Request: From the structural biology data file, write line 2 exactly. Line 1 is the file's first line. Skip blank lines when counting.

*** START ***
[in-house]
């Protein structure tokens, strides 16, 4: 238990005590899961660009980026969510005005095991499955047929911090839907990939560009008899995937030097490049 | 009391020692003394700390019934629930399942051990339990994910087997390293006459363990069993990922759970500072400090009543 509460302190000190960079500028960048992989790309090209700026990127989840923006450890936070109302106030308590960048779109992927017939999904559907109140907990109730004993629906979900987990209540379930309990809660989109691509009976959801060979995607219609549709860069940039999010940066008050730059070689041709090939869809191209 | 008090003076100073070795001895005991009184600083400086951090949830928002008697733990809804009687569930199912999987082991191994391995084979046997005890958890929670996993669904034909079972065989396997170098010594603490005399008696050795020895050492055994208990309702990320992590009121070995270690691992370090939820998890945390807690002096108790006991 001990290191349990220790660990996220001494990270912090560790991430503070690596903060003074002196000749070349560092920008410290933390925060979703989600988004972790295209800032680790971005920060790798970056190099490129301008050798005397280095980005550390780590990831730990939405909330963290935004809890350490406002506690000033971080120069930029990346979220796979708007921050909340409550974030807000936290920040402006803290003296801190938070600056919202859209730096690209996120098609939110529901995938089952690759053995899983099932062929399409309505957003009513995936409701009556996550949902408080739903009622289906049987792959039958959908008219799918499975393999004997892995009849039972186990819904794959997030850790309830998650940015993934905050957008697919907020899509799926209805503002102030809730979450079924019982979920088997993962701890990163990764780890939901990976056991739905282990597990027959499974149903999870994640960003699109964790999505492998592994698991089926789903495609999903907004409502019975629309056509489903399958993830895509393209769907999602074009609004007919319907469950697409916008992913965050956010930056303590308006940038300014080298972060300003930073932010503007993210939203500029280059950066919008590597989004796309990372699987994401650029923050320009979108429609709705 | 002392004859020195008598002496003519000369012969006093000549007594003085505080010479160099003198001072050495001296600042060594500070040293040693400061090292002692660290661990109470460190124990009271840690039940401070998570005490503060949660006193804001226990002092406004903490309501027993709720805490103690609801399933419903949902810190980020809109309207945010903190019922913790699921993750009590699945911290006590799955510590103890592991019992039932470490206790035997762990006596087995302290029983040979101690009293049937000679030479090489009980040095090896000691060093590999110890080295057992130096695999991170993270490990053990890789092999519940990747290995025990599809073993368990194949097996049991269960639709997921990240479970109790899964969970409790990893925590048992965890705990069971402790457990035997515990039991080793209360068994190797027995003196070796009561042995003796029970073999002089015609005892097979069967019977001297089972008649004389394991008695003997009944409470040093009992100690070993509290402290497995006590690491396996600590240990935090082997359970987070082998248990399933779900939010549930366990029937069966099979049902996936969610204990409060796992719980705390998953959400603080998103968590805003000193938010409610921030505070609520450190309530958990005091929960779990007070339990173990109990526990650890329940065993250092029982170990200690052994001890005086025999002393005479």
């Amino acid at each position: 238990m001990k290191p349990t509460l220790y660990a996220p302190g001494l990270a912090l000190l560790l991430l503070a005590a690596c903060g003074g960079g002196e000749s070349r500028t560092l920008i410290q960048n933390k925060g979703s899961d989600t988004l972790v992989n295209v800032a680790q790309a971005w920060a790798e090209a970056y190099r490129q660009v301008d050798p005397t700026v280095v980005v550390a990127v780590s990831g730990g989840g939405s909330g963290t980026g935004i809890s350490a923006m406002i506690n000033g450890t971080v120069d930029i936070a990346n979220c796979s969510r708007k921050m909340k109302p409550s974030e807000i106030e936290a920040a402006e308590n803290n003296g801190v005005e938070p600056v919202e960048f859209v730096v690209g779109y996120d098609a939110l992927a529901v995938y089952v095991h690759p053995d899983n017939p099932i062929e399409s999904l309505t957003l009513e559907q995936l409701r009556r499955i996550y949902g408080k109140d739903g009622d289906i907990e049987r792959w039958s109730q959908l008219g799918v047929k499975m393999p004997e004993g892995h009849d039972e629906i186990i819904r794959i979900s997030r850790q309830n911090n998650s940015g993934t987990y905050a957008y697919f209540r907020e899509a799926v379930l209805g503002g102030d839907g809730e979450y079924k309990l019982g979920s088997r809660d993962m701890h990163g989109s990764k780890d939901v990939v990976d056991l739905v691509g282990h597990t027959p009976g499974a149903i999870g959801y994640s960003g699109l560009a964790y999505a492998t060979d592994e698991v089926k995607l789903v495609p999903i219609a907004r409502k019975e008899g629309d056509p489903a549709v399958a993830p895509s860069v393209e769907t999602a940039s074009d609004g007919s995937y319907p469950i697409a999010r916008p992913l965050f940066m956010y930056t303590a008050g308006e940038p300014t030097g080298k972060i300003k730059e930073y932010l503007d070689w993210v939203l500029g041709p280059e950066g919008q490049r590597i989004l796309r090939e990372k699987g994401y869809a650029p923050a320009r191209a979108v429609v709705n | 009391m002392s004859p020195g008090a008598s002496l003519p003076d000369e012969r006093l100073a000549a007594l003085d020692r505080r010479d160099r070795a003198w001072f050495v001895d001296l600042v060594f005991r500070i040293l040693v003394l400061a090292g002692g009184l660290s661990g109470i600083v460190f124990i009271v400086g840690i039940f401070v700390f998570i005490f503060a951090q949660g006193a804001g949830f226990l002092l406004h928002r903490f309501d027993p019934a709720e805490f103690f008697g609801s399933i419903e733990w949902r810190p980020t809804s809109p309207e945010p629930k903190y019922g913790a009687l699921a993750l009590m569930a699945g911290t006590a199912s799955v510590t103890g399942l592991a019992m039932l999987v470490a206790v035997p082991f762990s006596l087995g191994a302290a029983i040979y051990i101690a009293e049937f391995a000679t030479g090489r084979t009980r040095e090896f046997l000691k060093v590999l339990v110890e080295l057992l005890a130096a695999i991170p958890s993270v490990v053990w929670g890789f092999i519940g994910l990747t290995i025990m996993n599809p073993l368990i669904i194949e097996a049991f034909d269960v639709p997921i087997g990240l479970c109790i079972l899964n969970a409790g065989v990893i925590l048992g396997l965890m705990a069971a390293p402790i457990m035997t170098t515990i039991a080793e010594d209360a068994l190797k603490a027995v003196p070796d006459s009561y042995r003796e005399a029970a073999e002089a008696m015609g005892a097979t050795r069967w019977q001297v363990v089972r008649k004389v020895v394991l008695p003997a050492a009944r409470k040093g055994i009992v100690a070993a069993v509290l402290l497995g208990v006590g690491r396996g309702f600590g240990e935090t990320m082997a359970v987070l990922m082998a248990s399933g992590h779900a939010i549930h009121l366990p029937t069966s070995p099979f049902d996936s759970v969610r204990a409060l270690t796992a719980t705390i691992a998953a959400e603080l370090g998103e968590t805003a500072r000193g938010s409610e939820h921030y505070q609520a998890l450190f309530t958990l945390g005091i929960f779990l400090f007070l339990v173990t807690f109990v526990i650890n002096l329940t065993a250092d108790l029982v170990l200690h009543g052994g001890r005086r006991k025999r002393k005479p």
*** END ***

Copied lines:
């Protein structure tokens, strides 16, 4: 238990005590899961660009980026969510005005095991499955047929911090839907990939560009008899995937030097490049 | 009391020692003394700390019934629930399942051990339990994910087997390293006459363990069993990922759970500072400090009543 509460302190000190960079500028960048992989790309090209700026990127989840923006450890936070109302106030308590960048779109992927017939999904559907109140907990109730004993629906979900987990209540379930309990809660989109691509009976959801060979995607219609549709860069940039999010940066008050730059070689041709090939869809191209 | 008090003076100073070795001895005991009184600083400086951090949830928002008697733990809804009687569930199912999987082991191994391995084979046997005890958890929670996993669904034909079972065989396997170098010594603490005399008696050795020895050492055994208990309702990320992590009121070995270690691992370090939820998890945390807690002096108790006991 001990290191349990220790660990996220001494990270912090560790991430503070690596903060003074002196000749070349560092920008410290933390925060979703989600988004972790295209800032680790971005920060790798970056190099490129301008050798005397280095980005550390780590990831730990939405909330963290935004809890350490406002506690000033971080120069930029990346979220796979708007921050909340409550974030807000936290920040402006803290003296801190938070600056919202859209730096690209996120098609939110529901995938089952690759053995899983099932062929399409309505957003009513995936409701009556996550949902408080739903009622289906049987792959039958959908008219799918499975393999004997892995009849039972186990819904794959997030850790309830998650940015993934905050957008697919907020899509799926209805503002102030809730979450079924019982979920088997993962701890990163990764780890939901990976056991739905282990597990027959499974149903999870994640960003699109964790999505492998592994698991089926789903495609999903907004409502019975629309056509489903399958993830895509393209769907999602074009609004007919319907469950697409916008992913965050956010930056303590308006940038300014080298972060300003930073932010503007993210939203500029280059950066919008590597989004796309990372699987994401650029923050320009979108429609709705 | 002392004859020195008598002496003519000369012969006093000549007594003085505080010479160099003198001072050495001296600042060594500070040293040693400061090292002692660290661990109470460190124990009271840690039940401070998570005490503060949660006193804001226990002092406004903490309501027993709720805490103690609801399933419903949902810190980020809109309207945010903190019922913790699921993750009590699945911290006590799955510590103890592991019992039932470490206790035997762990006596087995302290029983040979101690009293049937000679030479090489009980040095090896000691060093590999110890080295057992130096695999991170993270490990053990890789092999519940990747290995025990599809073993368990194949097996049991269960639709997921990240479970109790899964969970409790990893925590048992965890705990069971402790457990035997515990039991080793209360068994190797027995003196070796009561042995003796029970073999002089015609005892097979069967019977001297089972008649004389394991008695003997009944409470040093009992100690070993509290402290497995006590690491396996600590240990935090082997359970987070082998248990399933779900939010549930366990029937069966099979049902996936969610204990409060796992719980705390998953959400603080998103968590805003000193938010409610921030505070609520450190309530958990005091929960779990007070339990173990109990526990650890329940065993250092029982170990200690052994001890005086025999002393005479």